I’m wondering if small companies have been put at a disadvantage by Obamacare. It used to be the case that a small company could compensate employees with tax-free cash by paying their individual health insurance premiums, just as a big company can compensate employees with tax-free cash by paying their group health insurance premiums. “Large Penalties Await Employers Who Reimbursed Certain Employee Health Insurance Premiums In 2014” (Forbes) suggests that companies that continue to do what they had been doing for decades are now subject to a $36,500/employee annual penalty.
What do readers know about this? This would seem to put small companies at a significant competitive disadvantage to big companies unless there is some straightforward way for a typical small-company W-2 employee to deduct health insurance premiums paid (the 1040 form has a line for “self-employed health insurance deduction” but it seems to be for 1099 workers or S-corporation owners).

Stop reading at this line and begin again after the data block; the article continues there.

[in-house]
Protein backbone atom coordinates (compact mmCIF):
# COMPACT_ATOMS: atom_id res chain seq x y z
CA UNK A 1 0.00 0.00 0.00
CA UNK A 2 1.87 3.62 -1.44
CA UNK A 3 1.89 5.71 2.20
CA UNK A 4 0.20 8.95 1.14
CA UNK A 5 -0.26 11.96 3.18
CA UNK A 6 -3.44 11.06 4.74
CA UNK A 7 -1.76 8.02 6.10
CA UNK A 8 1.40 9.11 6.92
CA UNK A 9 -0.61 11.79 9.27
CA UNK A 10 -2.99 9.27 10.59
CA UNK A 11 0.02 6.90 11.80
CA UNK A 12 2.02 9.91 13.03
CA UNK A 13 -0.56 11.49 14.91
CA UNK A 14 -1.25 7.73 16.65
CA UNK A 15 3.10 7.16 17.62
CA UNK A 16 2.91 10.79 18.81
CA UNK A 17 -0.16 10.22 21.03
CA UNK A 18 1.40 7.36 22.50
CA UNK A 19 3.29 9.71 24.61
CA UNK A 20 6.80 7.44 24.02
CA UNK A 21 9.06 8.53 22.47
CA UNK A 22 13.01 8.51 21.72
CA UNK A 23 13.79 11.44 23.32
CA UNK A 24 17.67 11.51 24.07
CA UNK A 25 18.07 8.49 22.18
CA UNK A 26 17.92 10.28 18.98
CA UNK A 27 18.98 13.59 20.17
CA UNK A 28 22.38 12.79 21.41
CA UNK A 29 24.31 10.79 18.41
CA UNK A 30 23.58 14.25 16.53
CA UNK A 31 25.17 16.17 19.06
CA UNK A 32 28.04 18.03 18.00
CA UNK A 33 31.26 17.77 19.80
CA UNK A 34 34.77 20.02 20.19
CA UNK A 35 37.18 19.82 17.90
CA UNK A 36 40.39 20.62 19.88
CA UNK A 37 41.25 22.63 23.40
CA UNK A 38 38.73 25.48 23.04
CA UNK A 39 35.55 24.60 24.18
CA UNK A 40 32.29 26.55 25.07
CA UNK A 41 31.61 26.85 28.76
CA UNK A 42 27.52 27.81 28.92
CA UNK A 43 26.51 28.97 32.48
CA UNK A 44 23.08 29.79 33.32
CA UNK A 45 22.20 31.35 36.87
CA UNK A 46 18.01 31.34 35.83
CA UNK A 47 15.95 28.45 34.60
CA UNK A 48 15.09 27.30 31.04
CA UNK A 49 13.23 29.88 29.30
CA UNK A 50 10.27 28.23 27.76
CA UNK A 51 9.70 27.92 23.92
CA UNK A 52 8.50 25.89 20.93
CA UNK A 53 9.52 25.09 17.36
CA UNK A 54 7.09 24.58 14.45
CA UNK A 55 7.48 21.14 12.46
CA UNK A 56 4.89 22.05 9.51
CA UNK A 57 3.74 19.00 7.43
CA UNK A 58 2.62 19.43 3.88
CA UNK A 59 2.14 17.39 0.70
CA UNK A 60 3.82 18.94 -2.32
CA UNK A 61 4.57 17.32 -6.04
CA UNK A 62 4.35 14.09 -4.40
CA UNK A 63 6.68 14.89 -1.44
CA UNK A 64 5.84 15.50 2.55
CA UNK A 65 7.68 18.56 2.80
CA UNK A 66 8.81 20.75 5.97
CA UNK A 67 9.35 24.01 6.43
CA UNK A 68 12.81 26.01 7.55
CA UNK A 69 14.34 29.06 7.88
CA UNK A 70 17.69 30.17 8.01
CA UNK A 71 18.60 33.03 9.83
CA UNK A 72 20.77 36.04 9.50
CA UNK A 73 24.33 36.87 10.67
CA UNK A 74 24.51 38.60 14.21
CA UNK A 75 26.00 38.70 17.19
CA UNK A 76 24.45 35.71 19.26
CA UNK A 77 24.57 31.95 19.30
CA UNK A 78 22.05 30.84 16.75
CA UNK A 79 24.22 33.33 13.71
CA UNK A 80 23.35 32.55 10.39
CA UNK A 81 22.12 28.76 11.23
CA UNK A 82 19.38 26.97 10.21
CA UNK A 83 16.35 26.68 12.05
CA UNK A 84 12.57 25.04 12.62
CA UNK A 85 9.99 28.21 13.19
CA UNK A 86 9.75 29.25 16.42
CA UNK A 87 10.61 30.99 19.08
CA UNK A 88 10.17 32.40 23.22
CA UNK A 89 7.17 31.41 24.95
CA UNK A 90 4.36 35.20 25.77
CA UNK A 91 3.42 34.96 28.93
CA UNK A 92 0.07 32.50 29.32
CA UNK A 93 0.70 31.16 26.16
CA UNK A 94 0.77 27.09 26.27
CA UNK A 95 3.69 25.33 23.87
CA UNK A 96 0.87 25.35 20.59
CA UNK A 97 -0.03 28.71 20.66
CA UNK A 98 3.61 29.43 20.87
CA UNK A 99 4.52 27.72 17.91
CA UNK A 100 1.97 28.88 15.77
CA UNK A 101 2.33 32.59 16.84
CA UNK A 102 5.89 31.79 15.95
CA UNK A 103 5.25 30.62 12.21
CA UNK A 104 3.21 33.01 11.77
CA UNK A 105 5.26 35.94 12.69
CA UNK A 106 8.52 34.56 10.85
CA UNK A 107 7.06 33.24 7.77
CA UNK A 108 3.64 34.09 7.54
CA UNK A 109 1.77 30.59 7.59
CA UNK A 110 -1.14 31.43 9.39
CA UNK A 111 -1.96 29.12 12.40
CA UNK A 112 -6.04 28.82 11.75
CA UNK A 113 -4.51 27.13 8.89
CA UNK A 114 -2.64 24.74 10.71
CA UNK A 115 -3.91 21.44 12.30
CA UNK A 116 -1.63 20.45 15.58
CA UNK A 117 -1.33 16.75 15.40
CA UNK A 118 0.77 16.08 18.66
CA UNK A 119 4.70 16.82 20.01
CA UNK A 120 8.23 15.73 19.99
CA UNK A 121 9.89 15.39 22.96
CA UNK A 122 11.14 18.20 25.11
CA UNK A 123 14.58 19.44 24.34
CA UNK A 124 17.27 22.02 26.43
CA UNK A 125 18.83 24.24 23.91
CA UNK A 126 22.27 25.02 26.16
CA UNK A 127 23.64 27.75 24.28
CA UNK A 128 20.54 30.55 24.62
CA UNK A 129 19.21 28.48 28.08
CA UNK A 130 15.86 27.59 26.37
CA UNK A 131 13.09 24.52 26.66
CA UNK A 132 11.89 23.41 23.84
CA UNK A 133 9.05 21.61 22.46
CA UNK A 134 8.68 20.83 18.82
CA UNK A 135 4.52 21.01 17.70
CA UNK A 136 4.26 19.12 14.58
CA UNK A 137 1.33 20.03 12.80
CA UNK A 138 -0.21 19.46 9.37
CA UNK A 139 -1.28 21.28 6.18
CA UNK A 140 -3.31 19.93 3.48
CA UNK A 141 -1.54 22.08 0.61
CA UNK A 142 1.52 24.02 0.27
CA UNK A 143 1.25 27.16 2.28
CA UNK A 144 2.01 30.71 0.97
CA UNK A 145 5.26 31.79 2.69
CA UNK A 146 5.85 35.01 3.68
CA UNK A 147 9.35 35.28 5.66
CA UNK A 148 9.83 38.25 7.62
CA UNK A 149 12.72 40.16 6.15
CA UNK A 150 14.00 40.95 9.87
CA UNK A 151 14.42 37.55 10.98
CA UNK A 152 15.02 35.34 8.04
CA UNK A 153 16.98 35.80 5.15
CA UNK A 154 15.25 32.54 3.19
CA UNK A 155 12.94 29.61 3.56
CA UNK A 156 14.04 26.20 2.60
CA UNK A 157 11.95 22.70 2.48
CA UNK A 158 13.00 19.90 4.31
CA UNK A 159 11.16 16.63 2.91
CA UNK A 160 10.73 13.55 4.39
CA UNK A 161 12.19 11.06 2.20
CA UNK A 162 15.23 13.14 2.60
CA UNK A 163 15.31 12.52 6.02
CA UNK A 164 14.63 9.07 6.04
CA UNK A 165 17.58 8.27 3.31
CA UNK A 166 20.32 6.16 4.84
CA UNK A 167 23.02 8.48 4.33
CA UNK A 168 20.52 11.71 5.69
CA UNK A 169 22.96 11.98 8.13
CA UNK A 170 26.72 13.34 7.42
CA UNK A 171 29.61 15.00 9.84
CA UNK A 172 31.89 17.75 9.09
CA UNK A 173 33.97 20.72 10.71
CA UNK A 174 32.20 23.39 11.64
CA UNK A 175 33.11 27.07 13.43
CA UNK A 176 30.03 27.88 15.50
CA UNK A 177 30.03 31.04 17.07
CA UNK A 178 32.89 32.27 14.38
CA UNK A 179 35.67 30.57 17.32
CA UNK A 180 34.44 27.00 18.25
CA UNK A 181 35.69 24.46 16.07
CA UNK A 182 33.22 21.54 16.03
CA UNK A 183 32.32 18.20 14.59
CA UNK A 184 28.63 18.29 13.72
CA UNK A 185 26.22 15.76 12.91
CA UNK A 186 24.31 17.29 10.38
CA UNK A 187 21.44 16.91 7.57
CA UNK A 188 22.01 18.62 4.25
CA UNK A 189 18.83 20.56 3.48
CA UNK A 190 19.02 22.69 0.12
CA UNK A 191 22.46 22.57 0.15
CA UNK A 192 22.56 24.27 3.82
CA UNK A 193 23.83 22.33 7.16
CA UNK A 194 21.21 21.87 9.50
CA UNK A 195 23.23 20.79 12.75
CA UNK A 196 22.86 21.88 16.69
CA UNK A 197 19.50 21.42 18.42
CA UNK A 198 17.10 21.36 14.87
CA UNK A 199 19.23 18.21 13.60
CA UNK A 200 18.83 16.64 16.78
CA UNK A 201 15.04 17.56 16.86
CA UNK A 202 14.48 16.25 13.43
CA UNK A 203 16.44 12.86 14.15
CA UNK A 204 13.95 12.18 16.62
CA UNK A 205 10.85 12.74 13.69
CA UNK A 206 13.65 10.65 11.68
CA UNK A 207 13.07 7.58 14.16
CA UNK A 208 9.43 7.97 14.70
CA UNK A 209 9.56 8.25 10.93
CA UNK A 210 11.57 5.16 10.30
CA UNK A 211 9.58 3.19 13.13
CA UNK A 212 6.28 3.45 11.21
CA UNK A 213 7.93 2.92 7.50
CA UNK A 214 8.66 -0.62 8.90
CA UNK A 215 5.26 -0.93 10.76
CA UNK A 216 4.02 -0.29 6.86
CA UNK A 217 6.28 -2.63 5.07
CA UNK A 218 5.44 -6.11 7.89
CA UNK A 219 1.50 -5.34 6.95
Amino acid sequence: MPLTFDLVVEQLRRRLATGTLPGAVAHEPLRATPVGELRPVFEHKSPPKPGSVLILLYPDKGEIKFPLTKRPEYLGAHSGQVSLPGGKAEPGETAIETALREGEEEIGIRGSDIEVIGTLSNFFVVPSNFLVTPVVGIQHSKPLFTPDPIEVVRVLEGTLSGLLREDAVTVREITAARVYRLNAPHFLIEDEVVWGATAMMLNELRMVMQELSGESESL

Is this another example of the “go big or go home” U.S. economy? Or is there some straightforward way for a small company to get back to parity in terms of the tax treatment of its employee compensation?
[Separately, let’s put the $36,500 into context. The median pre-tax household income in the U.S. is about $52,000 (Wikipedia). So the penalty is a little smaller than the after-tax median household income. But the median net compensation for an individual worker, according to the Social Security Administration, is about $28,850. So the penalty is actually more than what a company would typically pay a worker. Someone who had a one-night sexual encounter in New York State with a partner earning $214,706 per year and obtained custody of the resulting child would collect the same $36,500 in annual tax-free child support. A typical welfare family costs the taxpayers a lot more than $36,500 per year but as of 2013, the total value to the recipient of a welfare package was more than $36,500 in only 11 states (CATO Institute study).]